Short-term exuberance alert

trailing 12m cb liquidity down, equities up
  • We have been arguing markets face greater risk of melt-up than melt-down
  • But the speed and extent to which many levels are deviating, not only from fundamentals but even from many technicals, is striking
  • Expect fund inflows to continue to swamp such concerns – but watch for any sign of faltering

The asymmetric Fed

cash assets at small and large us banks still far from 2019 lows
  • The significance of last week’s FOMC lies neither with the rate view, nor with the earlier, larger taper of QT – mildly bullish though both of these are.
  • It comes instead from the stark asymmetry of the response function which was described.
  • While the true test remains with the details of the liquidity outlook, in conjunction with the Treasury refunding this opens the door to a continued cross-asset rally through Q2.

Cliff notes on credit

ccc-b spread differential ratio to hy index spreads at record highs
  • Relative CCC cliff risk has risen to record highs
  • This partly reflects hidden idiosyncratic risks from low recoveries and abandoned covenants
  • But mostly it signifies the macro suppression of index spreads

When crowding stops, markets drop

fund flows vs cb liquidity
  • The $280bn weekly drop in Fed reserves is the largest since Apr22
  • Just as then, it coincides with a correction in markets
  • A drop in fund inflows seems likely to follow
  • But this still feels more like seasonal correction than decisive turn

Global QT: what central banks haven’t learned

fed reserves vs equities 6m chg
  • The latest central bank research on QT is careful, rigorous, and grounded in the literature
  • Unfortunately its main conclusion – that QE affects markets while QT doesn’t – is at odds with the lived experience of most market participants
  • There is a much simpler reason why QT has had so little apparent impact
  • Misunderstanding of this dynamic greatly contributes to the likelihood of future policy mistakes

Sticky supply, not dynamic demand

labour hoarding
  • After several months of liquidity tailwinds, risk asset pricing is starting to look excessive
  • Improving spending, orders and hiring are all positives
  • Despite this, earnings estimates are falling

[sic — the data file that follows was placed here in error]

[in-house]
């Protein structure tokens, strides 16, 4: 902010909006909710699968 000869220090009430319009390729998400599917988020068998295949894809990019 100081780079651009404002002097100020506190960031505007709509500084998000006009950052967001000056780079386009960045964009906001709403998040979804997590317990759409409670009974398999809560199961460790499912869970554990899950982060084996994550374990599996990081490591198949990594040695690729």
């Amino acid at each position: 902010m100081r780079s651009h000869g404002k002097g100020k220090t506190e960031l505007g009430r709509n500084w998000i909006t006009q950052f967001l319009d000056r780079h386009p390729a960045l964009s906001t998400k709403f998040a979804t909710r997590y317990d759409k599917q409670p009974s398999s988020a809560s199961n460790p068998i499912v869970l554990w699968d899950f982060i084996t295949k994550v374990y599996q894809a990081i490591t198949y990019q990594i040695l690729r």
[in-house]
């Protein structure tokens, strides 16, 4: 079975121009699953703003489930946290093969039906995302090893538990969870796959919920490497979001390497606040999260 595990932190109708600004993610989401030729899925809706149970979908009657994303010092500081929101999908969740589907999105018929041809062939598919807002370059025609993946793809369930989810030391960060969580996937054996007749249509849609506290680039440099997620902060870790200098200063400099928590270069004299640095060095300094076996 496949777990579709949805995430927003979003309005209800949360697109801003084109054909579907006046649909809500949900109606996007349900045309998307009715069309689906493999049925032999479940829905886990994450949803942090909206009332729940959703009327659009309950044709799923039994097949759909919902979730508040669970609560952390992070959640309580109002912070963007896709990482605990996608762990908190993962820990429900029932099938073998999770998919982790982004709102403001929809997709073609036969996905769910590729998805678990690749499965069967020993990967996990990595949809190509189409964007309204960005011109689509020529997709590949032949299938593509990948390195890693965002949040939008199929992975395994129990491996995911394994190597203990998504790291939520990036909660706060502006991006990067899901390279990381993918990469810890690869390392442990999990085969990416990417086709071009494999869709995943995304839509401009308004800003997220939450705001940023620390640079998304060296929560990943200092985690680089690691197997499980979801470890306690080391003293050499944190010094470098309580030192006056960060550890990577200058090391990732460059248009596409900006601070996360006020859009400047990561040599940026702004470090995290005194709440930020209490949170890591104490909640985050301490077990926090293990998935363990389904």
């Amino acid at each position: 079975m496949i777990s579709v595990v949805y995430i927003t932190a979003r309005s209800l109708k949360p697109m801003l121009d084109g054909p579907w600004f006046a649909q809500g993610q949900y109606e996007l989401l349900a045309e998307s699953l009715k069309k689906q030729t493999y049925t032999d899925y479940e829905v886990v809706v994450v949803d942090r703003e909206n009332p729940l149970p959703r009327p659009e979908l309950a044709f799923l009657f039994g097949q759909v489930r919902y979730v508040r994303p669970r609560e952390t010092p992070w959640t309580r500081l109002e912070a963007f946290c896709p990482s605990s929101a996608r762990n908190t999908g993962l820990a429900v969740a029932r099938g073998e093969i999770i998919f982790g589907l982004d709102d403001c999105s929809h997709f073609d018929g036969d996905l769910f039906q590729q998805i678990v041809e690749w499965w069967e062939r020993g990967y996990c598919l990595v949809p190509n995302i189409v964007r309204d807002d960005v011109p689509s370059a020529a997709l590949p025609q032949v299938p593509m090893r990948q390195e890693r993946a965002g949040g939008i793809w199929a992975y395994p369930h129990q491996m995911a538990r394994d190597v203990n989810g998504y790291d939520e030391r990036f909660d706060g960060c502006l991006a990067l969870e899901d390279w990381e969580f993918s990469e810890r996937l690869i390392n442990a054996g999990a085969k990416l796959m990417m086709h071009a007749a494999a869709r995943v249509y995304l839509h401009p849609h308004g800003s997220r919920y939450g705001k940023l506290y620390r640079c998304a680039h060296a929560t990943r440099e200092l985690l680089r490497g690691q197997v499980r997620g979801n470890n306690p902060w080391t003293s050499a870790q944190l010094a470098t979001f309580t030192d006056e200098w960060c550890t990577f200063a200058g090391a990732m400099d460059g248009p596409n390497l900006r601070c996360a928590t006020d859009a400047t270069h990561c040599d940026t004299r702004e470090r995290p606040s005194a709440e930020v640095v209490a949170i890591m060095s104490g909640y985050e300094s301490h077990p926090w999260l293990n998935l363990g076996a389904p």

• Fundamentals are reflective more of sticky supply than of dynamic demand
  • Ongoing price pressures may well curtail central banks’ desire for dovishness
  • But excitement about higher r* remains overdone

Seasonal Satorical Verses (free)

AI-generated central bank christmas scene
  • Hark! The VC angels sing
  • God rest ye, merry crypto bros
  • While PMs watched tech stocks take flight
  • I’m dreaming of a tight market
  • To be sung, please, in a spirit of global harmony

The #1 rule about outlooks

fed reserves vs spx
  • The biggest surprise of 2023 was not the resilience of the US consumer
  • It was that central banks added nearly $1tn in liquidity, rather than removing $1tn as had been widely expected.
  • This swing alone is worth 20% on equities – almost exactly the YTD gain in the S&P.
  • We think 2024 will show central banks have overtightened rates whilst simultaneously overstimulating risk assets.
  • But we also fear their misunderstanding of the dynamics means they may yet do more of both.

Central bank liquidity update

6m central bank liquidity vs equities
  • Poor risk asset performance in Sep/Oct reduces gap to CB liquidity
  • Fed $300bn reserve increase over past eight weeks helps explain renewed rally in S&P
  • Conversely, despite talk of stimulus, China liquidity injections remain lacklustre
  • Liquidity outlook still driven by RRP – and is much less negative than might be expected
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